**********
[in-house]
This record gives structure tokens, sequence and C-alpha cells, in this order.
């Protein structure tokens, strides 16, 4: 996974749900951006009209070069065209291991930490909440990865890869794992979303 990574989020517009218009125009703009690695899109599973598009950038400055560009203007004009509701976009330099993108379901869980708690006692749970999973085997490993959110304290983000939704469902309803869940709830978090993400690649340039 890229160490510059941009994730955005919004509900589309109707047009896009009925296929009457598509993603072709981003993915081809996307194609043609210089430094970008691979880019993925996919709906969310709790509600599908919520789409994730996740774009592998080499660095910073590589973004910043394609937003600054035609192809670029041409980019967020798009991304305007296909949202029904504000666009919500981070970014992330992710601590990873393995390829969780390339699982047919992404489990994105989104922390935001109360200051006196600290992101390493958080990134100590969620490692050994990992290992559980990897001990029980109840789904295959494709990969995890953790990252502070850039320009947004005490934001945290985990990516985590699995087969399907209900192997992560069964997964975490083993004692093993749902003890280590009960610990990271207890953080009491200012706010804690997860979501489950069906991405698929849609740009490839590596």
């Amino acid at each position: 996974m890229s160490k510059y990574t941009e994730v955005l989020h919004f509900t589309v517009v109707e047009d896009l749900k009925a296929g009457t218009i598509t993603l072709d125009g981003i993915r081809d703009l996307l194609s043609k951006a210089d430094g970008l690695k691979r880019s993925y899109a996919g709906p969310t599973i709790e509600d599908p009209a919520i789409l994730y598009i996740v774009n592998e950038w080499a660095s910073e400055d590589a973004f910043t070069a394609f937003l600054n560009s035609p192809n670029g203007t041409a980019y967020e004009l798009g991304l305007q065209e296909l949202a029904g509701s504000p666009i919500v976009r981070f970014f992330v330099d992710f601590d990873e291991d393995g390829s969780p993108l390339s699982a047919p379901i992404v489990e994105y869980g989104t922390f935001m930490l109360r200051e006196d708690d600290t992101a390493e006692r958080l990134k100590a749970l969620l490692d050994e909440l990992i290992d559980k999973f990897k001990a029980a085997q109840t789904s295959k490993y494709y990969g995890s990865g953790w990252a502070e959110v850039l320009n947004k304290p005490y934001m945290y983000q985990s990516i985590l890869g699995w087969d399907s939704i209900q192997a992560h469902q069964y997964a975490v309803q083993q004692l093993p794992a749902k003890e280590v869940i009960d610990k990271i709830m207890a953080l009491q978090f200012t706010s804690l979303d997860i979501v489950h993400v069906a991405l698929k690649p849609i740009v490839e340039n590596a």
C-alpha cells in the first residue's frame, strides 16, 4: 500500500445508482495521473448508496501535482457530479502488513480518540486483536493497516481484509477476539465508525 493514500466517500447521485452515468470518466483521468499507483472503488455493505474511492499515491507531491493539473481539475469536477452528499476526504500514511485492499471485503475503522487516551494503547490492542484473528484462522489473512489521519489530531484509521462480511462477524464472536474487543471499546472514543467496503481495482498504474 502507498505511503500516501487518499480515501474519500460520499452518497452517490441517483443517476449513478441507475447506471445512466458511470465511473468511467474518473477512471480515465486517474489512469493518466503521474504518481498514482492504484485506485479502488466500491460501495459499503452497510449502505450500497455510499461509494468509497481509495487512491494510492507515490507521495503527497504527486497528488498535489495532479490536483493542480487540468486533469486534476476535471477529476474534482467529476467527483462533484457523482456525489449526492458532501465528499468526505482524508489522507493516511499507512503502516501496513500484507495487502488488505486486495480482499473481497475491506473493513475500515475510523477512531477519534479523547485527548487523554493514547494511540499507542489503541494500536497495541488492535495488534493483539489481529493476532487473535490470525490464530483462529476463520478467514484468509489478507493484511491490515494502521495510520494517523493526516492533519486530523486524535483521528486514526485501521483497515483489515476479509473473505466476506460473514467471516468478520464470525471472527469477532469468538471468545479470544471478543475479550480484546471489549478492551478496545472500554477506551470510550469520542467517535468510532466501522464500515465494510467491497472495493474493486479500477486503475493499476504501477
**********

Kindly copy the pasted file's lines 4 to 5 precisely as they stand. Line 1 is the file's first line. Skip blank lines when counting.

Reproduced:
């Amino acid at each position: 996974m890229s160490k510059y990574t941009e994730v955005l989020h919004f509900t589309v517009v109707e047009d896009l749900k009925a296929g009457t218009i598509t993603l072709d125009g981003i993915r081809d703009l996307l194609s043609k951006a210089d430094g970008l690695k691979r880019s993925y899109a996919g709906p969310t599973i709790e509600d599908p009209a919520i789409l994730y598009i996740v774009n592998e950038w080499a660095s910073e400055d590589a973004f910043t070069a394609f937003l600054n560009s035609p192809n670029g203007t041409a980019y967020e004009l798009g991304l305007q065209e296909l949202a029904g509701s504000p666009i919500v976009r981070f970014f992330v330099d992710f601590d990873e291991d393995g390829s969780p993108l390339s699982a047919p379901i992404v489990e994105y869980g989104t922390f935001m930490l109360r200051e006196d708690d600290t992101a390493e006692r958080l990134k100590a749970l969620l490692d050994e909440l990992i290992d559980k999973f990897k001990a029980a085997q109840t789904s295959k490993y494709y990969g995890s990865g953790w990252a502070e959110v850039l320009n947004k304290p005490y934001m945290y983000q985990s990516i985590l890869g699995w087969d399907s939704i209900q192997a992560h469902q069964y997964a975490v309803q083993q004692l093993p794992a749902k003890e280590v869940i009960d610990k990271i709830m207890a953080l009491q978090f200012t706010s804690l979303d997860i979501v489950h993400v069906a991405l698929k690649p849609i740009v490839e340039n590596a």
C-alpha cells in the first residue's frame, strides 16, 4: 500500500445508482495521473448508496501535482457530479502488513480518540486483536493497516481484509477476539465508525 493514500466517500447521485452515468470518466483521468499507483472503488455493505474511492499515491507531491493539473481539475469536477452528499476526504500514511485492499471485503475503522487516551494503547490492542484473528484462522489473512489521519489530531484509521462480511462477524464472536474487543471499546472514543467496503481495482498504474 502507498505511503500516501487518499480515501474519500460520499452518497452517490441517483443517476449513478441507475447506471445512466458511470465511473468511467474518473477512471480515465486517474489512469493518466503521474504518481498514482492504484485506485479502488466500491460501495459499503452497510449502505450500497455510499461509494468509497481509495487512491494510492507515490507521495503527497504527486497528488498535489495532479490536483493542480487540468486533469486534476476535471477529476474534482467529476467527483462533484457523482456525489449526492458532501465528499468526505482524508489522507493516511499507512503502516501496513500484507495487502488488505486486495480482499473481497475491506473493513475500515475510523477512531477519534479523547485527548487523554493514547494511540499507542489503541494500536497495541488492535495488534493483539489481529493476532487473535490470525490464530483462529476463520478467514484468509489478507493484511491490515494502521495510520494517523493526516492533519486530523486524535483521528486514526485501521483497515483489515476479509473473505466476506460473514467471516468478520464470525471472527469477532469468538471468545479470544471478543475479550480484546471489549478492551478496545472500554477506551470510550469520542467517535468510532466501522464500515465494510467491497472495493474493486479500477486503475493499476504501477